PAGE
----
I am not sure if I would have been able to complete anything if I was starting from scratch and I am fairly certain that if I was designing the UI it would have been much worse than the beautiful one that Jessica created. As I was doing this work, I restructured the build process such that the core feature only supported Lotus Connections and Sametime - support for all other services including Twitter is  now an optional install so that people who don't use these services won't have them cluttering up the UI. As a payback to Jessica for allowing me use her code, I added extensive comments to the code as I figured out how it worked (we felt that these comments would be useful if the code was ever published).

The updated MicroBlogCentral tool was well received within IBM. Since the people using it were by definition active users of social networking services, word about the tool spread rapidly. I personally was quite happy to use the tool because I felt it allowed me to avoid having to choose between being active in the BlueTwit communty or be active in the Lotus Connections service hosted on TAP. It also allowed me to begin using Twitter for the first time.

After a while, I began to notice that by helping me post status updates everywhere,  MBC wasn't really helping me engage in meaningful conversations. People were replying to my Tweets on Twitter and BlueTwit, but I wasn't seeing the replies because MBC only writes my updates to these platforms and doesn't read updates from other people. I discussed with Jessica the possibility of updating MBC to implement a two way interface to the additional services. Jessica was keen on the idea, but she cautioned that it would be a substantial piece of work.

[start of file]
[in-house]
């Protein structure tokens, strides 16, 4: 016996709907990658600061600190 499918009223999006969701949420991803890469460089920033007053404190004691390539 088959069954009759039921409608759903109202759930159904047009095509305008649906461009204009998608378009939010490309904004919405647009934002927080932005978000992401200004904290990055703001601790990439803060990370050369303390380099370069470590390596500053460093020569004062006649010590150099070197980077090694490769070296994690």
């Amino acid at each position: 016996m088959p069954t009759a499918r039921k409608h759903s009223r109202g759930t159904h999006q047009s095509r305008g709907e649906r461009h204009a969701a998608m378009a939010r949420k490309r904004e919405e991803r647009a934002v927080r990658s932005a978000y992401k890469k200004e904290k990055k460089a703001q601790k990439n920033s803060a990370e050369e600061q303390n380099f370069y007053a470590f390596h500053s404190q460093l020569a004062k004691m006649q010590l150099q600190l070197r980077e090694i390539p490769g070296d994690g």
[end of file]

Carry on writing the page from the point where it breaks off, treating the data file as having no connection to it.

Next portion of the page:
We decided to post this as a potential project for Hackday 7 in October to see if anyone else was interested in helping out. At this stage MBC had become quite well known and so we were pleasantly surprised to get lots of volunteers offering to help out:
  • Emil Varga from Dublin, Ireland
  • Varun Sattigrahalli and Vinay Roy Thykkuttathil of India
  • Erika Flint from California
Myself and Jessica met with the new volunteers and agreed a project plan for Hackday 7. It is difficult to co-ordinate the work of several people on a project which needs to be completed in a single day, especially when with the exception of myself and Emil none of the people ever met each other.

Unfortunately, I was not able to help out on Hackday 7 itself because I was at the UKLUG conference in Edinburgh (ironically giving a talk about how the Hackday events encourage innovation). The team got on fine without me and completed all of their goals apart from the Facebook interface (maybe they got on better because I was not there to get in the way).